Wine and Chocolate LoveWine and chocolate. To some they are an integral part of a special Valentine’s Day.  I know many people tend to view chocolate as one of the basic food groups (my wife certainly does) and Valentine’s Day seems like the perfect occasion to celebrate the pairing of wine and chocolate.  Contrary to popular belief, wine and chocolate are a tough combination to match.  Even the best-balanced wine will taste like vinegar if you drink it after eating a sweet piece of chocolate.

To help you avoid these an other blunders, we’ve provided a few wine and chocolate pairing rules to help you match your favorite chocolate with several carefully chosen wines. So the next time you’re asking, “What chocolates go best with which wines?”, well, you’ll at least be a bit better prepared.

To start, if you’ve read any of our other food and wine pairing posts, you have seen this tip before: don’t try and pair a wine to a food (in this case chocolate) that is sweeter than the wine.  Admitted, this can be a tough one when looking at a food as sweet as chocolate but there are some options:

  • Pair any sweeter chocolate like milk or white chocolate with after dinner wines like Ports or Late Harvest Varietals with a significant percentage of residual sugar.
  • Dark chocolate on the other hand goes well with heavy a Cabernet Sauvignon, Syrah, Petite Verdot or Pinotage.  Zinfandel can work but can be a bit risky.  If you want to try it, make sure it is a sweeter one.
  • Chocolates that include a significant amount of savory ingredients like peanuts or sea salt are easier to find a wine to compliment it.  Follow the same rules as you would with Dark chocolate.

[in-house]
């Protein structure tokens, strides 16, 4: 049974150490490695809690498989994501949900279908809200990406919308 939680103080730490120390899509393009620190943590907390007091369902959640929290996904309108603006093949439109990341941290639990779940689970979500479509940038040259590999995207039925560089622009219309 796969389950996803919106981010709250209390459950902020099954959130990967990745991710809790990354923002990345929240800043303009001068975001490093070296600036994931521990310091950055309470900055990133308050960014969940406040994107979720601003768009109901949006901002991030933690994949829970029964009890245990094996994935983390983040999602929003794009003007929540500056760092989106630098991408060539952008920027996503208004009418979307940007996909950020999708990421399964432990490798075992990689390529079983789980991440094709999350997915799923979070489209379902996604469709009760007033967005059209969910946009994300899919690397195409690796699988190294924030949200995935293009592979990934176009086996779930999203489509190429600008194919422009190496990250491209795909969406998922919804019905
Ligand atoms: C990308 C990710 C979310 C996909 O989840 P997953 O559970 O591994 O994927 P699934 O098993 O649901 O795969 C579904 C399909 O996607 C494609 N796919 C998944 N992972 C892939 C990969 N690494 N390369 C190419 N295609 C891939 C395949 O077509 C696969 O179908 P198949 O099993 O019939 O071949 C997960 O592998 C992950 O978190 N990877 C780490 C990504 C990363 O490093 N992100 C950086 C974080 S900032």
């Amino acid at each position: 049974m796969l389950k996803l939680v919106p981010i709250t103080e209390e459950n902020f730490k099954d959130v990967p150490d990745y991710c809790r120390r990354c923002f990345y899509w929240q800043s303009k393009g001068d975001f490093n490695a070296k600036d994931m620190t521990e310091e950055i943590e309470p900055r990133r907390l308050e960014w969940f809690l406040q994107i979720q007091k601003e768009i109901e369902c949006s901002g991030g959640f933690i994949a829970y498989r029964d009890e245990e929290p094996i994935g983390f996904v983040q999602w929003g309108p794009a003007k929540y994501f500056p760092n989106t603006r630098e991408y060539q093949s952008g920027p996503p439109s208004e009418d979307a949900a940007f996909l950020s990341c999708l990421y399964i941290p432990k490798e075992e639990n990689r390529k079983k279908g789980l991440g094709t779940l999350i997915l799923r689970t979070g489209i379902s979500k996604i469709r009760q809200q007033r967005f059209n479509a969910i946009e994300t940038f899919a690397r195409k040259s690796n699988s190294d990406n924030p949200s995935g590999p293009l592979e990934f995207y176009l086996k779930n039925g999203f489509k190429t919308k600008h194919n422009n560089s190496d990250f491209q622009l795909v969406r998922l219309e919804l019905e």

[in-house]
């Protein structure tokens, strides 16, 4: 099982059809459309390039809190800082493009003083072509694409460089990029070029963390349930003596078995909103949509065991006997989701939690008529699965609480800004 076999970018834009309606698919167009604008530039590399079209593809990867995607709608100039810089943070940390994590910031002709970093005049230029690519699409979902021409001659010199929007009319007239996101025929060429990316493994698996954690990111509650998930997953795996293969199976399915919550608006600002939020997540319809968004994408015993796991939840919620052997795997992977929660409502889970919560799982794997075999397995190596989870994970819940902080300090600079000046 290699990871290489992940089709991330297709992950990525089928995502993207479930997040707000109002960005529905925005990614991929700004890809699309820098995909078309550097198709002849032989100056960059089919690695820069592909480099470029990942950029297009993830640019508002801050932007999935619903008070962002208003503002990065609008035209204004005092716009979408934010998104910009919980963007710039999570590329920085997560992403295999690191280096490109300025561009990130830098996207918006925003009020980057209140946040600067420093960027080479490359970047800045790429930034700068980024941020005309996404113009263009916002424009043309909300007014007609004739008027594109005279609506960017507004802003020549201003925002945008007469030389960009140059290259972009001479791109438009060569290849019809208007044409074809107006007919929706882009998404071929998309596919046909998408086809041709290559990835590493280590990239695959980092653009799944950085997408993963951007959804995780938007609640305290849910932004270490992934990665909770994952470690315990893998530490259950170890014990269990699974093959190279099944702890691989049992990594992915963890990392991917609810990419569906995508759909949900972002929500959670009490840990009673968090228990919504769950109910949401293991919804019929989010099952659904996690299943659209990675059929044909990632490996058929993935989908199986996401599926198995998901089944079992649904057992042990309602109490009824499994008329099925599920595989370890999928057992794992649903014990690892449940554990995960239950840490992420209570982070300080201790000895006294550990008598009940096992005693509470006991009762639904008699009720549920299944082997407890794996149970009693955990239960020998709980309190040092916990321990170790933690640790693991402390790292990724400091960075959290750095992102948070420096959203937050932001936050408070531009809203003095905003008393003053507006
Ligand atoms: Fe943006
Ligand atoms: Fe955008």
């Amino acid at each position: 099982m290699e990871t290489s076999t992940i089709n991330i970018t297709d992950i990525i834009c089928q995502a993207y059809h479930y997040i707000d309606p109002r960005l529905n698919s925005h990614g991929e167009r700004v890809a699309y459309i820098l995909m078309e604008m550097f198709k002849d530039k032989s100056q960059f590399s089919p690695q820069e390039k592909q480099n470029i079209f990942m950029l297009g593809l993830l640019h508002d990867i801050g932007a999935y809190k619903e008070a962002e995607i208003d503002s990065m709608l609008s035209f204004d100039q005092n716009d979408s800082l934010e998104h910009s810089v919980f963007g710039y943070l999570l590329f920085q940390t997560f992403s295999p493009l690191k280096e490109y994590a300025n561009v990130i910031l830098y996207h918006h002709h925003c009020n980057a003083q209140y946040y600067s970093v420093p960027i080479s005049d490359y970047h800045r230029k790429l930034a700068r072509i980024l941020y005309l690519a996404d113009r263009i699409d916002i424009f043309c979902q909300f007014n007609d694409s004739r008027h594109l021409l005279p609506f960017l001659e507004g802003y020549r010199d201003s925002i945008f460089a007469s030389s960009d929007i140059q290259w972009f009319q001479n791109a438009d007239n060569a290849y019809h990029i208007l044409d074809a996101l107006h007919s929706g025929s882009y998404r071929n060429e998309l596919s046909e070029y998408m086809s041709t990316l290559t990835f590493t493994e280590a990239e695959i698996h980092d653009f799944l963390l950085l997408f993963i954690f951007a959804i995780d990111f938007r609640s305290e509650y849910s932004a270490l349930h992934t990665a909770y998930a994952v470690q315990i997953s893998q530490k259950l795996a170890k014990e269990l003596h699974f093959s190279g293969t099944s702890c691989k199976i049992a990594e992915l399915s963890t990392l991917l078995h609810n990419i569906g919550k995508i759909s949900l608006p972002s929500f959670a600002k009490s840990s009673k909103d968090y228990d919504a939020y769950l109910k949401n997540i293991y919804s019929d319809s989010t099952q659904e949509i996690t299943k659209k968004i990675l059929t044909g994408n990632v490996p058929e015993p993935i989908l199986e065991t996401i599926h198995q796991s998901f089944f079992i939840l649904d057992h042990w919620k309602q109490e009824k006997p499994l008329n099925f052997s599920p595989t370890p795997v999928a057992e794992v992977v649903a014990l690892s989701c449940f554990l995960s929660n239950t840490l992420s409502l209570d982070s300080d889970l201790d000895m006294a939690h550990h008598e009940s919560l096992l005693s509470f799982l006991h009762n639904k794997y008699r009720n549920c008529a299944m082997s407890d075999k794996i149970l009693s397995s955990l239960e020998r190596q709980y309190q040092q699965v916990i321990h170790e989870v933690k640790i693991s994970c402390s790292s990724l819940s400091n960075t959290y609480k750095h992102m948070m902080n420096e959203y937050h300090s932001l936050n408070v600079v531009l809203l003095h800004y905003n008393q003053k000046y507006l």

• Avoid lighter wines like Pinot Noir or Tempranillo.  They will usually be overwhelmed by the very strong flavor of the chocolate.
  • Chocolate that has a smaller percentage of cocoa butter will also be easier to match.  Generally the darker the chocolate, the smaller the percentage of cocoa butter.  White chocolate is mostly cocoa butter, which is a fat which is not a problem by itself but then add the sweetness of the chocolate and it can be tough to pair with wine.

Wine and Chocolate Pairing Suggestions

Before you hit your local chocolatier and prepare to spend a whole wad of money, review some of these suggestions first to find the best chocolate and wine pairing that fits your palate. Here are some examples:

  1. Peanut or Almond Clusters: If you’re working with a Wine and Chocolatechocolate that offers hints of nut or salt, focus on this to pair your wine. A stronger varietal like a Fasi Estate Syrah  or a Zinfandel from Deaver Vineyards, where they offer several sweeter Zinfandels as their signature wine.  Old Vine Zins are a great pairing as well.
  2. Dark Chocolate (Less Percent Cacao): Similar to those chocolates that also have a savory flavor like those mentioned above, a dark chocolate of any kind is going to be easier to pair than a milk chocolate. Dark chocolate pairs well with a couple of different wines.  Cabernet Sauvignon from Bent Creek or a Cuda Ridge, Zinfandel.
  3. Dark Chocolate (Greater Percent Cacao): Likewise, when dealing with a chocolate that has a higher percent of cacao, you’ll find it easier to pair with wine. We would recommend a Cuda Ridge Petite Verdot or Pelican Ranch or Loma Prieta’s Pinotage which are great choices to go with the heavier bitter flavor or the darker chocolate.
  4. Classic Milk Chocolate: Decided to play it safe and buy your sweetie some classic Dove Chocolates? No problem. A late harvest red wine that offers significant sugar notes to match with the chocolate is the ticket. Burrell School‘s late harvest Zinfandel is a great option here.
  5. White Chocolate: If white chocolate crosses your path on Valentine’s Day or Evening – not to fear. Grab your favorite Port like the one from Ficklin to accompany your white chocolate.

Have another suggestion to try? Leave your thoughts in the comments. If not, enjoy a happy Valentine’s Day and eat and drink well!

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